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WSE007 Cumin seed - whole Cuminum cyminum
Grade: Food Seeds
Anise Acre, Cheeregum, Comino, Cumin Acre, Cumino, Cummin, Jeera, Jeraka, Jintan puteh, Jinten, Jira, Kala (black), Kammun, Kemouyn, Kreuzk├╝mmel, Romische K├╝mmel, Safed (white), Su(du)duru, Sufaid, Sweet Cumin, Zeera, Zira
Cumin seed - whole
50g £3.47
£3.47 ex VAT
100g £4.92
£4.92 ex VAT
250g £8.64
£8.64 ex VAT
500g £12.15
£12.15 ex VAT
1kg £16.36
£16.36 ex VAT
General Information
Cumin is the seed of a small umbelliferous plant. The seeds come as paired or separate carpels, and are 3-6mm (1/8-1/4 in) long. They have a striped pattern of nine ridges and oil canals, and are hairy, brownish in colour, boat-shaped, tapering at each extremity, with tiny stalks attached. They resemble caraway seeds, but are lighter in colour and unlike caraway, have minute bristles hardly visible to the naked eye. They are available dried, or ground to a brownish-green powder. Cumin is freely available in the West, although it is not a traditional European spice.
Bouquet: Strong, heavy and warm. A spicy-sweet aroma.
Flavour: Pungent, powerful, sharp and slightly bitter.
Hotness: Medium
Medicinal Use
Cumin is stomachic, diuretic, carminative, stimulant, astringent, emmenagogic and antispasmodic. It is valuable in dyspepsia diarrhoea and hoarseness, and may relieve flatulence and colic. In the West, it is now used mainly in veterinary medicine, as a carminative, but it remains a traditional herbal remedy in the East. It is supposed to increase lactation and reduce nausea in pregnancy. Used in a poultice, it relieves swelling of the breast or the testicles. Smoke in a pipe with ghee, it is taken to relieve the hiccups, Cumin stimulates the appetite.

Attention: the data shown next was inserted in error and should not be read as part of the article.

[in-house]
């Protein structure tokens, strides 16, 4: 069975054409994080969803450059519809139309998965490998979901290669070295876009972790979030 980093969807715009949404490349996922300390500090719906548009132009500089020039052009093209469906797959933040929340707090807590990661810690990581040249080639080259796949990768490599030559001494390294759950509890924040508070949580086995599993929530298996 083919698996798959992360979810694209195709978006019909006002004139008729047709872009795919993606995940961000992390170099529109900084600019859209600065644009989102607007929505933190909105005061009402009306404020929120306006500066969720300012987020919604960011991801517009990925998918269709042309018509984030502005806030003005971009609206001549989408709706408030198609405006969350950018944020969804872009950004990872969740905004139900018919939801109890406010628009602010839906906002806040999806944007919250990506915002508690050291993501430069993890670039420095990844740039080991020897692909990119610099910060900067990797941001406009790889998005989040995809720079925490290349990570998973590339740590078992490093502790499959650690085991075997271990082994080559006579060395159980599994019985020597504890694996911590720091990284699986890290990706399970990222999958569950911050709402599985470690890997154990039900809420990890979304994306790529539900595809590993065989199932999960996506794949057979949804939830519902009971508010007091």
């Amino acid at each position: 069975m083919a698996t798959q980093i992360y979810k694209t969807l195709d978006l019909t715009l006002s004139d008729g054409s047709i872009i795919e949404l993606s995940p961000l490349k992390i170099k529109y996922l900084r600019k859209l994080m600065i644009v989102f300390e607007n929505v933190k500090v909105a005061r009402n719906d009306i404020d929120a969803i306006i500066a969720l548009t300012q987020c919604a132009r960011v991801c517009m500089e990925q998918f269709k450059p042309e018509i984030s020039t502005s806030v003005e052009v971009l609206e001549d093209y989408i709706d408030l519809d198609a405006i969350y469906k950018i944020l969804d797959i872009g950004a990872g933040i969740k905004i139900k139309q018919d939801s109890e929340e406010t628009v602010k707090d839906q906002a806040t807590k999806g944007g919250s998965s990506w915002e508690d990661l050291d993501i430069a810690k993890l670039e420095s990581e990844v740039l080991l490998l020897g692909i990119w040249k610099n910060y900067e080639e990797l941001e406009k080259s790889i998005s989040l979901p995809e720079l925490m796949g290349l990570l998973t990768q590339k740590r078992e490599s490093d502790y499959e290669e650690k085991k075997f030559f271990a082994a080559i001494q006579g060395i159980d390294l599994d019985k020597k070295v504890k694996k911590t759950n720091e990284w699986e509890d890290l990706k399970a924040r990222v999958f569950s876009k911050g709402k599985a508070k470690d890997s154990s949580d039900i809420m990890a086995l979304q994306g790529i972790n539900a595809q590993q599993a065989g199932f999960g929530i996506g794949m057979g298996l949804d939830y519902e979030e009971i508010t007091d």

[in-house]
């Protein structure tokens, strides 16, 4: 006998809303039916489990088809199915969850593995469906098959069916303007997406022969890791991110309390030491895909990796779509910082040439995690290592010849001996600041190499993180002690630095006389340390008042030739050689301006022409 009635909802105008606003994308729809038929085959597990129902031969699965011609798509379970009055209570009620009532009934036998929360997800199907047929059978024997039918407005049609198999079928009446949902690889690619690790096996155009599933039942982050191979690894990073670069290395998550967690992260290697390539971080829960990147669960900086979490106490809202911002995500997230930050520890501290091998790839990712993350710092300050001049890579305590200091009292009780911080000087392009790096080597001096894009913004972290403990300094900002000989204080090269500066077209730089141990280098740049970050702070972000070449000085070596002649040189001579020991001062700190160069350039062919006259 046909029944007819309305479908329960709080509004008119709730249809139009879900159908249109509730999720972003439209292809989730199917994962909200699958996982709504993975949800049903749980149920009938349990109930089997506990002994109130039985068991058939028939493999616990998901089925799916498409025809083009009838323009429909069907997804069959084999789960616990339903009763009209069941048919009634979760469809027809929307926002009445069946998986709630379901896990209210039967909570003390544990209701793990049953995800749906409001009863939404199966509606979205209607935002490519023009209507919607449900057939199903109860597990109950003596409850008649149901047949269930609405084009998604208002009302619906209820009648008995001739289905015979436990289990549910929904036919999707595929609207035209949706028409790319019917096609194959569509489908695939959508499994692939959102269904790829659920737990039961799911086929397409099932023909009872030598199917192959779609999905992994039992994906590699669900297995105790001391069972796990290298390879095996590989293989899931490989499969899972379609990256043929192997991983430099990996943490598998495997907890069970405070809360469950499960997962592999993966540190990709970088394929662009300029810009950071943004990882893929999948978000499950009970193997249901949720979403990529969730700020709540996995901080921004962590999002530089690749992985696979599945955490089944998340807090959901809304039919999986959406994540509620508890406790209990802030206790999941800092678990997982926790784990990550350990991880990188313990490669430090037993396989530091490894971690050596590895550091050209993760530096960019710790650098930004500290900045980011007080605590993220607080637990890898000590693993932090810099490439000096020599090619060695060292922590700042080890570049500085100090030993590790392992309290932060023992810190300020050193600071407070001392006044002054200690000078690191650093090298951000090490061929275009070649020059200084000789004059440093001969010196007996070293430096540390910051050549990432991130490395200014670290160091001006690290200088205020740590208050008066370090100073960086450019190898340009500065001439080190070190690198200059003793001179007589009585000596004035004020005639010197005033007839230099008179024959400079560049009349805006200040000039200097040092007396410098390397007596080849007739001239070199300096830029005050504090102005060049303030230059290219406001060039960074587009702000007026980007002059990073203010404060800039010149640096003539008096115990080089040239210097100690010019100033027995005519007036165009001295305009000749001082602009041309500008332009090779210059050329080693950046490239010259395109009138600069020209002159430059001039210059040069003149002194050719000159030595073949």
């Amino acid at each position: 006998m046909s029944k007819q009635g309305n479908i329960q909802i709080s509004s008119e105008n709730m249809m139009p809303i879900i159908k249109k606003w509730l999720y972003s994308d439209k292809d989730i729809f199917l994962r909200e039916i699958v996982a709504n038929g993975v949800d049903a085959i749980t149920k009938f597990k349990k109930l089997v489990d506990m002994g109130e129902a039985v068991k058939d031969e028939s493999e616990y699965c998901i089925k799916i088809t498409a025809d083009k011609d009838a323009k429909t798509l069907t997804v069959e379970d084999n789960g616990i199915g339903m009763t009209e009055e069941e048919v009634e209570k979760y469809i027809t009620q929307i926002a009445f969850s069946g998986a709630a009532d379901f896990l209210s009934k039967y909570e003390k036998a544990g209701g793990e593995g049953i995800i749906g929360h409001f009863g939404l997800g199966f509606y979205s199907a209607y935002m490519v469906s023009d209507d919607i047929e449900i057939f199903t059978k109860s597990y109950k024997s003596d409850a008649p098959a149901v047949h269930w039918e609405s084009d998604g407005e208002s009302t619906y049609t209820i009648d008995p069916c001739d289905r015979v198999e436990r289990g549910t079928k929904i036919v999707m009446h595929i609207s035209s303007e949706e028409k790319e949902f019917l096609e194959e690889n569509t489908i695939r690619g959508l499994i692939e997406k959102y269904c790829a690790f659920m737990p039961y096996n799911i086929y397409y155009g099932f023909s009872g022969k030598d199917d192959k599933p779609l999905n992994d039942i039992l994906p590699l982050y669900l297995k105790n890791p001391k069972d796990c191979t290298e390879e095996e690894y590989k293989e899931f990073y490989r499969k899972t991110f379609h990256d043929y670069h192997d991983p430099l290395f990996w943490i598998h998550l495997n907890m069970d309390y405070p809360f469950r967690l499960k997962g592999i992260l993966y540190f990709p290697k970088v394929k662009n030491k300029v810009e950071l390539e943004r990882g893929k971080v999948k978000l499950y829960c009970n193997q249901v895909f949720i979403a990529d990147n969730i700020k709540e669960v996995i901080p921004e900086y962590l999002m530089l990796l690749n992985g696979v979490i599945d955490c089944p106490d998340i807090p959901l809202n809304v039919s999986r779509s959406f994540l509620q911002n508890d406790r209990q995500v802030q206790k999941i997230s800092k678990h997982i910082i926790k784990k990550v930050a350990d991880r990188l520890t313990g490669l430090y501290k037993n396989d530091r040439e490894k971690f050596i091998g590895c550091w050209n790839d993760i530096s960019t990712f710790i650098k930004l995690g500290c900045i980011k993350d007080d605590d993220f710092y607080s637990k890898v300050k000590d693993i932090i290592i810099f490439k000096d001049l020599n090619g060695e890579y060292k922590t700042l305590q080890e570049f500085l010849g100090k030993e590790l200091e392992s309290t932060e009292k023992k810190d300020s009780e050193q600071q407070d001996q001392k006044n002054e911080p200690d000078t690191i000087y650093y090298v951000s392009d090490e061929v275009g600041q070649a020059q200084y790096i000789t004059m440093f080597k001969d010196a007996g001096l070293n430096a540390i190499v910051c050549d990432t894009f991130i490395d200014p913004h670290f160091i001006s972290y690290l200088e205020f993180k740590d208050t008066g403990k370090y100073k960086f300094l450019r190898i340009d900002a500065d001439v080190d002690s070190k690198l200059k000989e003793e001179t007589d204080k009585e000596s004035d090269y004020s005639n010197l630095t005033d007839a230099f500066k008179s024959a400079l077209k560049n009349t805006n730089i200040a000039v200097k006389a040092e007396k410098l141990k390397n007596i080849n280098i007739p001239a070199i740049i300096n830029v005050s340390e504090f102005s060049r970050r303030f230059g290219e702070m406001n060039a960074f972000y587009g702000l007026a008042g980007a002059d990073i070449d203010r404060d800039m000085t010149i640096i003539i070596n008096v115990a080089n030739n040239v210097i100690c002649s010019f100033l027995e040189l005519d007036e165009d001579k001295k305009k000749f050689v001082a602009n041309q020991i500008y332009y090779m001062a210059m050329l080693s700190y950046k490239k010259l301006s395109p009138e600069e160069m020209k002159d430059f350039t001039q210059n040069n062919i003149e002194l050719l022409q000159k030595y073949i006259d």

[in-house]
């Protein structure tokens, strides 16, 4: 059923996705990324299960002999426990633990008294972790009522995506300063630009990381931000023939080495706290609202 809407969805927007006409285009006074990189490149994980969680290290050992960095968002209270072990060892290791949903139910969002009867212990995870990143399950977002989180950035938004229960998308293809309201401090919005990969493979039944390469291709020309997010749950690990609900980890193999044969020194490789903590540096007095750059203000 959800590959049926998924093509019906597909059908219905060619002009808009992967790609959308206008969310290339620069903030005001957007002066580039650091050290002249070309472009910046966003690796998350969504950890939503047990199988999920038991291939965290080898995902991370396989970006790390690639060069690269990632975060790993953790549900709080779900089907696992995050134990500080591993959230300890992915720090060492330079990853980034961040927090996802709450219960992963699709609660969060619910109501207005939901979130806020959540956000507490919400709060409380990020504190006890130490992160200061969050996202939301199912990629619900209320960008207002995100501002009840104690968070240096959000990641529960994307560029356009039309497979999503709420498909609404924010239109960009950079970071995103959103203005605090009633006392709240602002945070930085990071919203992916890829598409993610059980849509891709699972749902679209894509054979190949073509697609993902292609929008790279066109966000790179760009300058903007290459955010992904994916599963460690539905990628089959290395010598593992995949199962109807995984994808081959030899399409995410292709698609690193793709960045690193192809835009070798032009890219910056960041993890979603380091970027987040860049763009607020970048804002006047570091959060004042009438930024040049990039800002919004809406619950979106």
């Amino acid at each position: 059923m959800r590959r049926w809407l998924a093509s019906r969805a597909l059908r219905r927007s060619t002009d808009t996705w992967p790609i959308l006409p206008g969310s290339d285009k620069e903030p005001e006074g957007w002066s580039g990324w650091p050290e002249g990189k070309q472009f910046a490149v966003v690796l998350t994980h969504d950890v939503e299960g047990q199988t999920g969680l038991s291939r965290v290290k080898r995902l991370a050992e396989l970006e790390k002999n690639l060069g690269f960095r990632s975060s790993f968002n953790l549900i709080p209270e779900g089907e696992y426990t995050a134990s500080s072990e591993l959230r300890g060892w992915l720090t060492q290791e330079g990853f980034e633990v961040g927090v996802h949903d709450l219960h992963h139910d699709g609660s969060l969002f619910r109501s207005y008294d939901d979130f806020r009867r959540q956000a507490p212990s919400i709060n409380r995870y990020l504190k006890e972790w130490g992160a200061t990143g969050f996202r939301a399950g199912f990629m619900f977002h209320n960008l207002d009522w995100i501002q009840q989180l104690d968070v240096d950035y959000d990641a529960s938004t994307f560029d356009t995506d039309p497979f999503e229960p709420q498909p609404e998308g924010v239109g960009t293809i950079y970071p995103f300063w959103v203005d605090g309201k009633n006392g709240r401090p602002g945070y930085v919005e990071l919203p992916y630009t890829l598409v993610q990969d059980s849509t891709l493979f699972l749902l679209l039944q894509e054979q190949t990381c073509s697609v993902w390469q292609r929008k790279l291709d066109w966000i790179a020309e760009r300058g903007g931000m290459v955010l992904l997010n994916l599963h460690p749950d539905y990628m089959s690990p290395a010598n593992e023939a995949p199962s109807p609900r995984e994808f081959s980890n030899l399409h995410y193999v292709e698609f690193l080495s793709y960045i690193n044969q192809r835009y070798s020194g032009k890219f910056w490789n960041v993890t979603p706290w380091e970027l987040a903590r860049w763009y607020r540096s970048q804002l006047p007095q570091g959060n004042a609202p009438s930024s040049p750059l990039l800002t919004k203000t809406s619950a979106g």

Traditional Use
Cumin is used mainly where highly spiced foods are preferred. It features in Indian, Eastern, Middle Eastern, Mexican, Portuguese and Spanish cookery. It is an ingredient of most curry powders and many savoury spice mixtures, and is used in stews, grills - especially lamb - and chicken dishes. It gives bite to plain rice, and to beans and cakes. Small amounts can be usefully used in aubergine and kidney bean dishes. Cumin is essential in spicy Mexican foods such as chile con carne, casseroled pork and enchiladas with chili sauce. In Europe, cumin flavours certain Portuguese sausages, and is used to spice cheese, especially Dutch Leyden and German Munster, and burned with woods to smoke cheeses and meats. It is a pickling ingredient for cabbage and Sauerkraut, and is used in chutneys. In the Middle East, it is a familiar spice for fish dishes, grills and stews and flavours couscous - semolina steamed over meat and vegetables, the national dish of Morocco. Zeera pani is a refreshing and appetising Indian drink made from cumin and tamarind water. Cumin together with caraway flavours Kummel, the famous German liquer
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